High School Injuries

How are Injuries Prioritized in Student Athletes?


Every athlete has a time in their life in which they put on their gear for the last time. The lucky few that make it all the way get to retire doing what they love. Those who make it as far as college enjoy the competitiveness of the sport before ending their time playing. But others have their seasons and years of play end in a swift moment through injury.

As a result of injuries, athletes need to heal: they go to see their doctor or trainer, and then work through varying levels of recovery based off of the type of injury they obtain. The competition level they play at also affects the recovery process, in which physical trainers adapt the protocol in order to best suit the situation. Whereas collegiate and professional athletes have futures to look forward to in the sport, which prioritizes recovery, high school athletes have to balance school work, jobs, and family instead of solely focusing on sports.

At Oyster River High School, athletics are a part of nearly every students high school career. Whether it be playing for a school team, in which roughly 70% of OR students compete, or supporting the teams and watching the game, sports are a major part of the Bobcat culture. This translates however, to a sizable portion of the students seeing Oyster River Athletic Trainer and Physical Therapist Mike Feld at some time or another.

In high school athletics, injuries are a constant occurrence, as multiple teams on multiple levels are playing, and then relying on Feld at any given moment. Along with major recovery projects, day-to-day injuries have to be dealt with in order to get athletes back on the field. “People say they kind of just tweak an ankle, tweak a knee, a mild sprain, something like that, but you have to be able to individualize the [recovery] program for each athlete,” Feld said. In individualizing each problem, Feld can effectively, but meticulously care for each student. Comparatively, college and professional teams have full staffs willing and able to mend their players, along with a lot more resources to best heal the athletes.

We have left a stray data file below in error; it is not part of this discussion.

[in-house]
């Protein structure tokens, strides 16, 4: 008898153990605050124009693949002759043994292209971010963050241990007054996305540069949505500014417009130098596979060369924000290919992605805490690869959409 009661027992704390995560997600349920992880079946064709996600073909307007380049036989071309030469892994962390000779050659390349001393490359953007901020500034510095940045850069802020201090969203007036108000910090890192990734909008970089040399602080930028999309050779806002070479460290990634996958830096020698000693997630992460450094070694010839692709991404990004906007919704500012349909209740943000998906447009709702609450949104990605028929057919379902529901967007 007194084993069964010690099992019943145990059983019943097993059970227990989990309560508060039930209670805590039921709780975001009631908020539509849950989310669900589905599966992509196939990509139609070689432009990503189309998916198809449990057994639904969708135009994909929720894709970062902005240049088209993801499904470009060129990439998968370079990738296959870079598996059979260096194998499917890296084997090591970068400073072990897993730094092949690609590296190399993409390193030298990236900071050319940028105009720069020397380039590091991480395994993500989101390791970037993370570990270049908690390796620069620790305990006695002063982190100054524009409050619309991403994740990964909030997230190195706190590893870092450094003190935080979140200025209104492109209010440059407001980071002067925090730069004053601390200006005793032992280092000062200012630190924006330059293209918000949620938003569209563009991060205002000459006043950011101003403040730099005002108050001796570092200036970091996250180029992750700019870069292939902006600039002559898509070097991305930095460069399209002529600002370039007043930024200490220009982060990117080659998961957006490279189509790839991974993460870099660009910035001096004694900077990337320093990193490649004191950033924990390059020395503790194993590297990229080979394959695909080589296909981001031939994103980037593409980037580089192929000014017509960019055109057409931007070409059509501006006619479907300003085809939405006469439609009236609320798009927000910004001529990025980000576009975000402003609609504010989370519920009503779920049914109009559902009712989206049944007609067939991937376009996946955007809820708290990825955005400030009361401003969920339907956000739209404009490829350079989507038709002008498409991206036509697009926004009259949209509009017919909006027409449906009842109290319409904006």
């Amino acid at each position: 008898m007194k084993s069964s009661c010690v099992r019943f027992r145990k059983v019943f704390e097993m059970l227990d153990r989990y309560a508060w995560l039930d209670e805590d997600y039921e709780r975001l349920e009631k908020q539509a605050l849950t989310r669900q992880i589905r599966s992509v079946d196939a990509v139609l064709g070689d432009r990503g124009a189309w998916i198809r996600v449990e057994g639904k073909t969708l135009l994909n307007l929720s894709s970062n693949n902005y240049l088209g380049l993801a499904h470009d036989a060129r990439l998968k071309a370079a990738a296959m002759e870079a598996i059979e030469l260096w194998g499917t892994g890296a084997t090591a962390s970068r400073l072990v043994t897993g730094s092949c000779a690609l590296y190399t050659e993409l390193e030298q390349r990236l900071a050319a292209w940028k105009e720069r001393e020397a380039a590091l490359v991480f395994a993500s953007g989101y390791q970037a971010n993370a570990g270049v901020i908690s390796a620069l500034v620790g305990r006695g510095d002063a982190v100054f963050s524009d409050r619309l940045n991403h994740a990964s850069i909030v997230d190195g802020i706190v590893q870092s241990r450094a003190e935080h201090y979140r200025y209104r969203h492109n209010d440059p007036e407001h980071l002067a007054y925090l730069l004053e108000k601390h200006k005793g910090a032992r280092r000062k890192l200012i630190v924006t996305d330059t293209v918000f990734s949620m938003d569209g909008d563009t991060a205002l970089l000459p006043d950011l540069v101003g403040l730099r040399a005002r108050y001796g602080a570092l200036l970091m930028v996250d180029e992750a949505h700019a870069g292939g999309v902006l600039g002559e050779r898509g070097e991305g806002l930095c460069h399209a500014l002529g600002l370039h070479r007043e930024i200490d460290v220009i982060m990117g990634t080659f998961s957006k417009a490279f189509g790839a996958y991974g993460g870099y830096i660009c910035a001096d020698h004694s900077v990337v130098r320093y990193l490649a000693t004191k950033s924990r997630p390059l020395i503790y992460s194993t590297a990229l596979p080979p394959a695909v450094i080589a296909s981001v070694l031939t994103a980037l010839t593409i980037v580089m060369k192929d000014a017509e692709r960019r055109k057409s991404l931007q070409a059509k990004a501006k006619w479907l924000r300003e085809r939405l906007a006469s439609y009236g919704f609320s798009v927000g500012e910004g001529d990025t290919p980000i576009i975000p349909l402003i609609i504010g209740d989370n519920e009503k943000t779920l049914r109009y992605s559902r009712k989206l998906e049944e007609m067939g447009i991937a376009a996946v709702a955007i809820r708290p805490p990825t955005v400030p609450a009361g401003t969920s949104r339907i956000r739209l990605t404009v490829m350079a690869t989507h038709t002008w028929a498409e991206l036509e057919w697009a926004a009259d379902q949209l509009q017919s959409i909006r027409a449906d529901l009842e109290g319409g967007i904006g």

Jesse Gushee (‘20) was subbed off in the boys soccer game against Manchester West in September after feeling strain in his hamstring. “[Feld] didn’t want to risk further injury so I stayed out a few games.” Gushee stated that he would, “periodically check in with the trainer, do some dynamic stretches to see what hurt and didn’t hurt,” along with wrapping and prepping for practices and upcoming games. Feld stated that, “if we can get [the athlete] back to like 80% and they can be effective and relatively pain-free on the field, I think that’s a more realistic goal.” In a perfect scenario, every athlete should get back to 100%, however, Feld explained that with high school sports, the time to get them fully recovered might cost them the season.

The short three month high school season means that, with major injuries, the majority of regular season games and playoffs could be missed. For Matt Williams (‘19) a Captain on the Oyster River Boys Soccer team, the latter was true, and he had to miss the most important part of his junior season with a fractured hip. “Throughout the time I was injured, I would stretch, eat correctly, do anything that would lead to a faster recovery. Whatever my doctor told me just made me feel sad because I knew I was out for the rest of the season,” he described. Along with the importance of playoffs and the pride that came along with competing for the championship, the ability, or lack-thereof, to do anything stung for Williams as he cheered from the bench.

For athletes, the importance of injury recovery takes less and less priority as they balance other things. Unless the injury is major enough to inhibit productivity elsewhere, the injuries underline school and other points of importances. Williams claimed that as a high schooler having an injury, “creates a bigger commitment. It was honestly hard [being injured] because I had to go to physical therapy.” He would spend two hours a day after school going to his therapist, before going to practices for his team. “It takes a lot of time away from homework,” he stated.

Compare this to professional athletes, whose jobs are to play sports. Their way of making money is to compete, and if an injury occurs, their career can be on the line. For athletes who aren’t necessarily at that level, like those at Oyster River, the importance of recovery is there, just not as prominent in the grand scheme of things.

For injured Oyster River athletes, “It can be a challenge, weighing that balance of if we have the time to wait until they’re 100% necessarily, if we do that are we gonna miss the entire season?” Feld explained. This balance occurs especially at the high school level, and is what defines differences between student athletes and professionals. Unanimously, all athletes feel the effects of injuries; “It’s hard because all you want to do is go back out on that field and play,” said Tucker Henry (‘19) a senior on the boys soccer team. “All you can really do is sit tight and have trust and confidence in your teammates that they’re going to play to win.”


Written by Quinn Wilson